9. wikiverse

    Aquaman – The Exhibition at Movie World

    @pushbutton@themagician Wh... What if they just hung a sign that said 'Entry' above the entry?
  10. wikiverse

    Before and After pictures of Dreamworld

    These aren't exactly the same angle, but they're close enough. Ardent are slowly turning Dreamworld into a soulless wasteland. These buildings wouldn't look out of place in an industrial park.
  11. wikiverse

    Sky Voyager Discussion

    Those are experiences offered by the tour company ExperienceOz, who is the sponsor of the ride. So it is possible (even likely) that they are also the flyover locations. I wouldn't be surprised if ExperienceOz has a sales representative in the store so you can book those attractions after seeing them in the ride.
  12. wikiverse

    Sky Voyager Discussion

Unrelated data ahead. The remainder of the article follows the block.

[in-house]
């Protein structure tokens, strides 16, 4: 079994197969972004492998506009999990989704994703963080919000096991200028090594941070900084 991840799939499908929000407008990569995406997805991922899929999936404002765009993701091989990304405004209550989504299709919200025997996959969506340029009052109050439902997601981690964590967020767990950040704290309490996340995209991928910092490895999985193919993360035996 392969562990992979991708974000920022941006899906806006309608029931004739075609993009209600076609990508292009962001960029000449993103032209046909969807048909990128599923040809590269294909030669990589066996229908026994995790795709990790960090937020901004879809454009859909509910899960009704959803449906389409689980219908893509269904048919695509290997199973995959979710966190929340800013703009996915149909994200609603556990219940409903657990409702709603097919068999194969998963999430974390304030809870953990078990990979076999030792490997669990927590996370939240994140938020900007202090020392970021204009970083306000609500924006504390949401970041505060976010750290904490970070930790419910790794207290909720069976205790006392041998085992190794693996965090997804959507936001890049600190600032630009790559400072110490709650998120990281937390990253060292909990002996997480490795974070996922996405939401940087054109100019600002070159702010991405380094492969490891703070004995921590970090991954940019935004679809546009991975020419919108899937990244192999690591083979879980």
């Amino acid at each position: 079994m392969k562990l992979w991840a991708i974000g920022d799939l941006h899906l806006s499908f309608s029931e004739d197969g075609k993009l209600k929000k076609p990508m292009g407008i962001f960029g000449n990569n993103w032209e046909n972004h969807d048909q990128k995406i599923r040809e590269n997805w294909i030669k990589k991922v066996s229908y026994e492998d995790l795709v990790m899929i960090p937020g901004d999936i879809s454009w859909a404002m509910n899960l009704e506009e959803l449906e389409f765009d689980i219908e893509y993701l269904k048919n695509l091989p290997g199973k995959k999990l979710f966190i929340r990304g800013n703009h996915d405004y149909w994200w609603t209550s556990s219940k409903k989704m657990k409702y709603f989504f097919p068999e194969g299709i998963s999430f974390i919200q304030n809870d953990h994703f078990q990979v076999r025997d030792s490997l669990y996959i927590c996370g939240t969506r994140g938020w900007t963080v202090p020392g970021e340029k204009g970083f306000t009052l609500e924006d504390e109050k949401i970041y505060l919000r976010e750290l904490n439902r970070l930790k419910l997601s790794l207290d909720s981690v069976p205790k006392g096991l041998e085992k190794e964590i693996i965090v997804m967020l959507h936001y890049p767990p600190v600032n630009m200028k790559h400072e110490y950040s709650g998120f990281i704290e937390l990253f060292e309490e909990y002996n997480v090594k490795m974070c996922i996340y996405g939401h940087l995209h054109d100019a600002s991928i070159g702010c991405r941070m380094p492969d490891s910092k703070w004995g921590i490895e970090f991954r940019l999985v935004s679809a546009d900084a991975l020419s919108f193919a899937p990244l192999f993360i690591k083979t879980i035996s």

While I expect that Dreamworld/Brogent will have done a great job on the ride itself, in my opinion, DW have really missed the mark with the building facade and theme. Immersion is a key factor to getting people to suspend their disbelief, and it is also a key factor in getting people to open their wallet - not just for the cost of entry into the park to engage in the immersion, but also on food, drinks, souvenirs and up-charge experiences. This is one of the key rules of shop design to encourage more sales. It is why Ikea is one long path with room after room of products featured in-context, rather than endless racks of shelves. It is why Apple has tables at just the right height to angle their laptop screens in a way that invites people to touch the product. Immersion increases sales and can justify higher prices if it looks like a 'quality' product. Credit where credit is due - DW have done a great job with Dreamworks and Tiger Island and have proven that they are capable of creating immersive environments. However, they always manage to drop the ball, like the Green Prison at Tiger Island, or the Trolls attraction. Despite the iRide being one of the highest quality theatre attractions available, this building doesn't do the ride justice. I'm giving DW the benefit of the doubt that the ride itself will be great, but the building looks cheap. It breaks the immersion that did exist, and replaces it with something that can't even clearly be identified as an 'airport' terminal. Here is a comparison (photos from earlier in the thread): I've mentioned previously that I don't care if they tear down one facade and replace it, but it should be replaced with something that is consistent with a future vision for that area of the park. It should also be replaced with something better. Different is ok, but lower quality, less immersive and less aesthetically pleasing is not. I also don't think that Dreamworld have executed their design well. They tore down a classic style of architecture that could have been improved, but was at least consistent and immersive. They promised a modern, futuristic building with sweeping curves and sleek, bright entrances. But they delivered a lumpy, bulbous mess. This is just my opinion, but I don't think this building belongs in a theme park. I don't even think it is a good looking building outside of a theme park. I've mentioned before that this is a multi-million dollar tourist attraction and there is nothing about this building that is iconic or memorable, and no one is going to take a photo outside of it to share their memories or experiences on social media. For me, the most disappointing part is that Dreamworld had the opportunity to create a great historical Aviation story. Qantas was founded in Queensland, and Sir Charles Kingsford Smith was born in Brisbane and was a global pioneer in Aviation. From Wikipedia: In 1928, he made the first trans-Pacific flight from the United States to Australia. He also made the first non-stop crossing of the Australian mainland, the first flights between Australia and New Zealand, and the first eastward Pacific crossing from Australia to the United States; and, also, made a flight from Australia to London, setting a new record of 10.5 days. In my opinion, this history and unique Queensland connection would have been ideal for a story and immersive experience to wrap around a ride like this. What is more is that it would have given Dreamworld license to theme the building to something consistent with the existing Main Street - if not Victorian - then at least the simpler (and cheaper to maintain) Art Deco style of the early 1930s. I appreciate that many here won't feel the same, but I personally believe that Dreamworld has lost something good, replaced it with something bad, and completely missed an opportunity to create something great. While I am interested to experience the ride, I think Ardent need to hire a Creative Director to help build a future vision for Dreamworld. Hopefully, when they have a vision for the park and the theme of each area, they can re-theme it for a 2.0 version of the experience.